Confronted with this, Gary North could no doubt reply that the individuals to whom he was referring were not legitimate sons of God, and were in fact bastards. Fine. True enough. But this just demonstrates further his difficulty in carrying a biblical tune — and also demonstrates that he may in fact be tone deaf.

I do not say this because I disagree with Gary North (although I frequently do), but because it is an embarrassment to agree with him. And because Gary North has a good theological mind, it is not uncommon for Christians to find themselves in frequent agreement with the content of what he says. They therefore find themselves frequently embarrassed by the way he carries on.

The issue is not whether humanists like being skewered. Of course they do not. The issue is whether God has instructed us to oppose them in this way. The answer is that He has not — quite the reverse.

In the Publisher’s Preface to That You May Prosper,[3] Gary North goes out of his way to predict that this book will prove to be the most important book of theology published for centuries. He does not do this in the normal manner of publishers who want to hype the product. He lists a number of authors (including Luther, Augustine and Bunyan) who will not have the impact on history that Ray Sutton, the author of the book, will have.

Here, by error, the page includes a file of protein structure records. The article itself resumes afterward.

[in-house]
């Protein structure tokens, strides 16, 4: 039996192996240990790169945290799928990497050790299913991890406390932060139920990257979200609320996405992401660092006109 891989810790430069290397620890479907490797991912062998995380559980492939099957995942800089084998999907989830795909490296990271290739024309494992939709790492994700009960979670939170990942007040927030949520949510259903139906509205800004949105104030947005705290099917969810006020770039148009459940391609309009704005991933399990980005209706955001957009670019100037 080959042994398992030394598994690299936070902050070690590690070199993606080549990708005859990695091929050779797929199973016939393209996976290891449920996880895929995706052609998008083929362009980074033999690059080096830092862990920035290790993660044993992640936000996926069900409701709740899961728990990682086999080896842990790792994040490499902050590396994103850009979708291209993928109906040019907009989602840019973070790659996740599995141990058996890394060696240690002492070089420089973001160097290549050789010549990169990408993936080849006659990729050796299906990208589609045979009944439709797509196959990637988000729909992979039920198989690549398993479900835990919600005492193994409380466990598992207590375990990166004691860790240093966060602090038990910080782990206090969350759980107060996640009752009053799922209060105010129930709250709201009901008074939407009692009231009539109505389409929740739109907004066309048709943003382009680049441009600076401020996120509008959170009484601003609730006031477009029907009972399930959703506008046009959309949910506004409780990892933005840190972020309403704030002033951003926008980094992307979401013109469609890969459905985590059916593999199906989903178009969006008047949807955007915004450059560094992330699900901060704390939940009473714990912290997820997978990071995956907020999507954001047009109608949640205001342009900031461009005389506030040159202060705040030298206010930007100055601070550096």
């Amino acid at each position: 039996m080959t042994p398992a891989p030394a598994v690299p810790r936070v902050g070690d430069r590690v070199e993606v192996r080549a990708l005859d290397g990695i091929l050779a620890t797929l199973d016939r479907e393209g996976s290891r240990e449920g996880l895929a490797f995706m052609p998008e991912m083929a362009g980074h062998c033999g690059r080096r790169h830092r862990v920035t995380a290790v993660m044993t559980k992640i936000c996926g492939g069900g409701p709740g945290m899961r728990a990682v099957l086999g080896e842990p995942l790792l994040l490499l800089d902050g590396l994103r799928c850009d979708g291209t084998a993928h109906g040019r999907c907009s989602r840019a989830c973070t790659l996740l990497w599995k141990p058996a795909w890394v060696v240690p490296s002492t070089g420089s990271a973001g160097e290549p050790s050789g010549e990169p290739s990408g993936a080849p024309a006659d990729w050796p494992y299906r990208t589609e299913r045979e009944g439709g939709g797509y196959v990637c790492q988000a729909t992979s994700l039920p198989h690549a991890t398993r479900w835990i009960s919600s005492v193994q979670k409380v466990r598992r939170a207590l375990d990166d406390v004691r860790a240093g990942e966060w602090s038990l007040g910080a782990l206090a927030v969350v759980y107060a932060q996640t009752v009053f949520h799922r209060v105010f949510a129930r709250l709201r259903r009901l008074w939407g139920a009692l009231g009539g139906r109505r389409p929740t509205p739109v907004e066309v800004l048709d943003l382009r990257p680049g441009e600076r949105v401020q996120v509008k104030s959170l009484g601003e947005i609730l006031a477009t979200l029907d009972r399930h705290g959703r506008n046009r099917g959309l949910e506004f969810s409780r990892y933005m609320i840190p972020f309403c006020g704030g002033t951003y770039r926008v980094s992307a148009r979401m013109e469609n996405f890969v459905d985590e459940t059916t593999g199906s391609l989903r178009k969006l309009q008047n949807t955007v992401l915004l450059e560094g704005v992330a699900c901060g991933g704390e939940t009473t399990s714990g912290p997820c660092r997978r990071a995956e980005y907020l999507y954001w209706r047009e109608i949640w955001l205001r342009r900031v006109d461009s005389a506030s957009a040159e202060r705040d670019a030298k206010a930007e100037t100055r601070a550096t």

The suspicion arises that if any milestones are being passed, they are milestones of publishing exuberance. The problem is not the book, the problem is the arrogant crowing about the book. In this regard, the ungodly King Ahab appears to have had the greater part of wisdom — “Let not him who puts on his armor boast like him who takes it off” (1 Kings 20:11).

Gary North writes, “Of the forgetting of books there is no end. There will be an exception to this general rule, I believe: That You May Prosper. The outline of this book will shape the thinking of Christians from this day forward.”[4] Well, maybe. But why can’t we wait, as though humility were a virtue, and see? Why is it necessary to sneer at Bunyan, or loftily compare your own publishing efforts with some of the theological giants that have preceded us?

This is not to say that there should be no disagreement with Christian writers of previous centuries. It is just the contention that all Christian debate here, as elsewhere, must be conducted in humility.

“Let another praise you, and not your own mouth; someone else, and not your own lips” (Prov. 27:2). While it is true that Gary North is saying these things about someone else’s book, he is saying them as the publisher of the book, and as the leader of the Tyler group that is producing a large amount of literature. He is therefore bragging about something in which he has a large interest, and that interest is not humbly held.

There are two reasons why this sort of boasting should be avoided.